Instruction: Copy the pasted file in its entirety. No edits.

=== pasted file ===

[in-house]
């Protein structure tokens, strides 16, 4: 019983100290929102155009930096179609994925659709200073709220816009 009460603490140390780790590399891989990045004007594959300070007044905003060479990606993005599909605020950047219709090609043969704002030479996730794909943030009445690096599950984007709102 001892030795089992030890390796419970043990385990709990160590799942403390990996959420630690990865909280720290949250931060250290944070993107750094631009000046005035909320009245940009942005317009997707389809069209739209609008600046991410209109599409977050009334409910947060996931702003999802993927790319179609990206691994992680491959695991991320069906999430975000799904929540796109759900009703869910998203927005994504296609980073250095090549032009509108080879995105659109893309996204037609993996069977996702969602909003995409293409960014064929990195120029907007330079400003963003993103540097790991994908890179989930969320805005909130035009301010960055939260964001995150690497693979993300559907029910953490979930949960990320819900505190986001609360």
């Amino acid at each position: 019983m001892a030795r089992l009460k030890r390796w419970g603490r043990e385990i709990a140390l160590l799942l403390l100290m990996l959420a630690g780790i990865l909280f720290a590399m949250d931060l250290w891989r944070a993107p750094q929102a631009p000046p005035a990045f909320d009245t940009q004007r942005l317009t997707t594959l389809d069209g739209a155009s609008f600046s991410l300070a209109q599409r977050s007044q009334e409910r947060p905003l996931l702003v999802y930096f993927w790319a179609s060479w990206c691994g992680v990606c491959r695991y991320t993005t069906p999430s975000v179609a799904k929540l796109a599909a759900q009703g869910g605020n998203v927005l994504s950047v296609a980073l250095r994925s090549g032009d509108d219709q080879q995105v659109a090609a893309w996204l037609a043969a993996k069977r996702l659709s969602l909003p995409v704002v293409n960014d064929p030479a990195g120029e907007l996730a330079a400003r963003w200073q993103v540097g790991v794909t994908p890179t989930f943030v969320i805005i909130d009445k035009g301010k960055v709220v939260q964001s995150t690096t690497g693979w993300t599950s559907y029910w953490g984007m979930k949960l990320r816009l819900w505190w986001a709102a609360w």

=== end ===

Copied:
[in-house]
């Protein structure tokens, strides 16, 4: 019983100290929102155009930096179609994925659709200073709220816009 009460603490140390780790590399891989990045004007594959300070007044905003060479990606993005599909605020950047219709090609043969704002030479996730794909943030009445690096599950984007709102 001892030795089992030890390796419970043990385990709990160590799942403390990996959420630690990865909280720290949250931060250290944070993107750094631009000046005035909320009245940009942005317009997707389809069209739209609008600046991410209109599409977050009334409910947060996931702003999802993927790319179609990206691994992680491959695991991320069906999430975000799904929540796109759900009703869910998203927005994504296609980073250095090549032009509108080879995105659109893309996204037609993996069977996702969602909003995409293409960014064929990195120029907007330079400003963003993103540097790991994908890179989930969320805005909130035009301010960055939260964001995150690497693979993300559907029910953490979930949960990320819900505190986001609360």
């Amino acid at each position: 019983m001892a030795r089992l009460k030890r390796w419970g603490r043990e385990i709990a140390l160590l799942l403390l100290m990996l959420a630690g780790i990865l909280f720290a590399m949250d931060l250290w891989r944070a993107p750094q929102a631009p000046p005035a990045f909320d009245t940009q004007r942005l317009t997707t594959l389809d069209g739209a155009s609008f600046s991410l300070a209109q599409r977050s007044q009334e409910r947060p905003l996931l702003v999802y930096f993927w790319a179609s060479w990206c691994g992680v990606c491959r695991y991320t993005t069906p999430s975000v179609a799904k929540l796109a599909a759900q009703g869910g605020n998203v927005l994504s950047v296609a980073l250095r994925s090549g032009d509108d219709q080879q995105v659109a090609a893309w996204l037609a043969a993996k069977r996702l659709s969602l909003p995409v704002v293409n960014d064929p030479a990195g120029e907007l996730a330079a400003r963003w200073q993103v540097g790991v794909t994908p890179t989930f943030v969320i805005i909130d009445k035009g301010k960055v709220v939260q964001s995150t690096t690497g693979w993300t599950s559907y029910w953490g984007m979930k949960l990320r816009l819900w505190w986001a709102a609360w």